Jojo Rabbit (2019)

2019 #145
Taika Waititi | 108 mins | cinema | 1.85:1 | USA, New Zealand & Czech Republic / English | 12A / PG-13

Jojo Rabbit

So much was said about Jojo Rabbit on its release (last October in the US; at the start of this year here in the UK) — and, indeed, before its release, thanks to it debuting on the festival circuit — that, coming to it now, it feels like there’s nothing fresh to add. Doubly so as it’s been through the usual cycle of backlash and backlash-to-the-backlash (rinsed and repeated several times over). That said, it does seem to have dropped out of the conversation and consciousness somewhat, which perhaps hints at its longer-term reception — in short, it’s no Parasite. (Maybe that’s an unfair comparison anyway, given Parasite is the kind of movie that’s already attracted “greatest of all time” status some places.)

And so, faced with nothing fresh to say, I will instead just explain and/or justify my own full-marks star rating. “Justify” feels like the right word, because some people (some critics, in particular) really took against the film. Others, less vitriolic, thought it didn’t measure up to writer-director Taika Waititi’s high standard. I don’t think it’s as good as Hunt for the Wilderpeople or What We Do in the Shadows (both modern classics, more or less), but I did like it a lot. When it hit the mark with its humour, it was very, very funny; but it balances this with emotional and hard-hitting bits. The balance it strikes between the two is uncommon but well managed. On a micro level, some parts are outstanding (like the title sequence cut to the Beatles), but I also felt it was a little long in places.

My friend Hitler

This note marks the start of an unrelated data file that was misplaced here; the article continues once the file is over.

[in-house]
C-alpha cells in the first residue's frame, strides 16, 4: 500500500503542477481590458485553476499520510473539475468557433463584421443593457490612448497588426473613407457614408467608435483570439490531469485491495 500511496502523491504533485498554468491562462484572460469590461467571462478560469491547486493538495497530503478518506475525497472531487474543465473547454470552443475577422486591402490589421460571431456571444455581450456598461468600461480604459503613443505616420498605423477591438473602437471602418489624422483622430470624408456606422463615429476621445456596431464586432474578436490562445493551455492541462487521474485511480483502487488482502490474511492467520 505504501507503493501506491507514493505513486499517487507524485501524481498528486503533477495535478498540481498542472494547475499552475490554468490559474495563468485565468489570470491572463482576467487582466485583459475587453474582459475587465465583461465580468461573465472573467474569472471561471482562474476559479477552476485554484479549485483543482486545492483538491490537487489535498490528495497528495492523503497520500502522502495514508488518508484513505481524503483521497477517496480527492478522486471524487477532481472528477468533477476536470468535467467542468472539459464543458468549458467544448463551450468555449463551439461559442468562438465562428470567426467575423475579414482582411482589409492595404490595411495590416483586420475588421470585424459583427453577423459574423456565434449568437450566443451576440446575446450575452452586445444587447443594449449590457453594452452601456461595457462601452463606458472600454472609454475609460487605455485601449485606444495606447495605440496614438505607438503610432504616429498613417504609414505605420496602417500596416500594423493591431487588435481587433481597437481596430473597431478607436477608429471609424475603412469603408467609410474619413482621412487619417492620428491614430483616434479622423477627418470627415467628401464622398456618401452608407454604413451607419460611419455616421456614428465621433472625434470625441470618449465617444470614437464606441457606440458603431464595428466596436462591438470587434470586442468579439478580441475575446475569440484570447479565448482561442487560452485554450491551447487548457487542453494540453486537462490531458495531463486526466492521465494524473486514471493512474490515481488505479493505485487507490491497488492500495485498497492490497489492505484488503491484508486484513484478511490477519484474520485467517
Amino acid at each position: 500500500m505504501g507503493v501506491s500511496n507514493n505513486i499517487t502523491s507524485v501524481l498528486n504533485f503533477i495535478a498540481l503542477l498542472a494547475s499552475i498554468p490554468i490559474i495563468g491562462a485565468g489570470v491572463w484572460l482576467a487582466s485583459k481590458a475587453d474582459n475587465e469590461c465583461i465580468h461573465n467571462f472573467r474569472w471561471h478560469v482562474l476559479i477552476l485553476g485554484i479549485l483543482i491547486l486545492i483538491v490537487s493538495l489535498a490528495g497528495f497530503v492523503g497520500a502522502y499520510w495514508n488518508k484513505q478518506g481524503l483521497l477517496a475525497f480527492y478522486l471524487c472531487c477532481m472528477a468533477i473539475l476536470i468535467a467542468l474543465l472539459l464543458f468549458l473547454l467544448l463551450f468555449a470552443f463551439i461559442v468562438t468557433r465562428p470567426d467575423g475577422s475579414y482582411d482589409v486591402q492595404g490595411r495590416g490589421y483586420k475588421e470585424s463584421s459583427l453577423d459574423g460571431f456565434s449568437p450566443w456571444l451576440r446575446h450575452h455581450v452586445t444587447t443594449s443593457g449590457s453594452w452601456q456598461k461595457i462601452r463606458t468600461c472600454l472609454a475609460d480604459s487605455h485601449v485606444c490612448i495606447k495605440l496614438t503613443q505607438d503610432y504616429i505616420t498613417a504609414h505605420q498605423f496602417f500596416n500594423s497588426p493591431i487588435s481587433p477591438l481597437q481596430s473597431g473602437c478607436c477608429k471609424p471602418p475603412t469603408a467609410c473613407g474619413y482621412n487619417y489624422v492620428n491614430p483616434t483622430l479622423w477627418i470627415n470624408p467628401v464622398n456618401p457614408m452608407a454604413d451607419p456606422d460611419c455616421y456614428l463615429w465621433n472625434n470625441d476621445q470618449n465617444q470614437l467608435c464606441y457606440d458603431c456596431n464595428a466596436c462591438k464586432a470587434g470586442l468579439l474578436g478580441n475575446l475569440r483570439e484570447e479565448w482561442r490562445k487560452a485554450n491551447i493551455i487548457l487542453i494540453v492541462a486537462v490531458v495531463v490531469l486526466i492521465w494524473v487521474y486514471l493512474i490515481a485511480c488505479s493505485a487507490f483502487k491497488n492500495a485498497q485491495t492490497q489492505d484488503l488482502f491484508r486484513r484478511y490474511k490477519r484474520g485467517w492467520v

Before it came out, some were worried about the wider reaction to a comedy where the ‘heroes’ were Nazis. But, of course, Nazis aren’t the heroes, and it’s not difficult to understand that. Indeed, I can see why some critics were saying that, despite expectations, it’s not actually a particularly hard-hitting movie, because it’s not really shocking (unless you’re easily shocked by an imaginary-friend Hitler being a comedic character; and considering that humorous screen depictions of Hitler date back to at least The Great Dictator, so it’s hardly a revolutionary idea).

Despite some doubts, in the end I rounded my score up to a full 5 because, while it’s not perfect, it contains an awful lot that I enjoyed an awful lot. One to rewatch and reconsider, perhaps.

5 out of 5

Jojo Rabbit is available on Sky Cinema and Now TV from today.

2 thoughts on “Jojo Rabbit (2019)

  1. I watched this and really enjoyed it- much preferred it, infact, over Parasite, which suffered in my estimations (probably because of all the hype that film was subjected to – ‘greatest of all time’? I really don’t think so). Jojo seemed to me to be a Nazi Life of Brian, patently ridiculous but a whole lot of fun. The balance between slapstick and profundity was handled really well, I thought.

    Liked by 2 people

    • Yeah, Parasite already suffers from that “Citizen Kane syndrome” of being too praised — I liked it a lot, but the greatest film of all time? How do you even judge a thing like that? (Okay, in terms of Letterboxd’s list, no one’s judged it, it’s just got the ratings to put it up there, but even that seems mad.)

      Anyway, Jojo — “Nazi Life of Brian” is a good call! It’s not quite as absurd as the Pythons, and I think has more grit and pathos (it doesn’t lose sight of the fact atrocities were committed). but it definitely has that same vibe of pillorying something that wholly deserves it.

      Liked by 1 person

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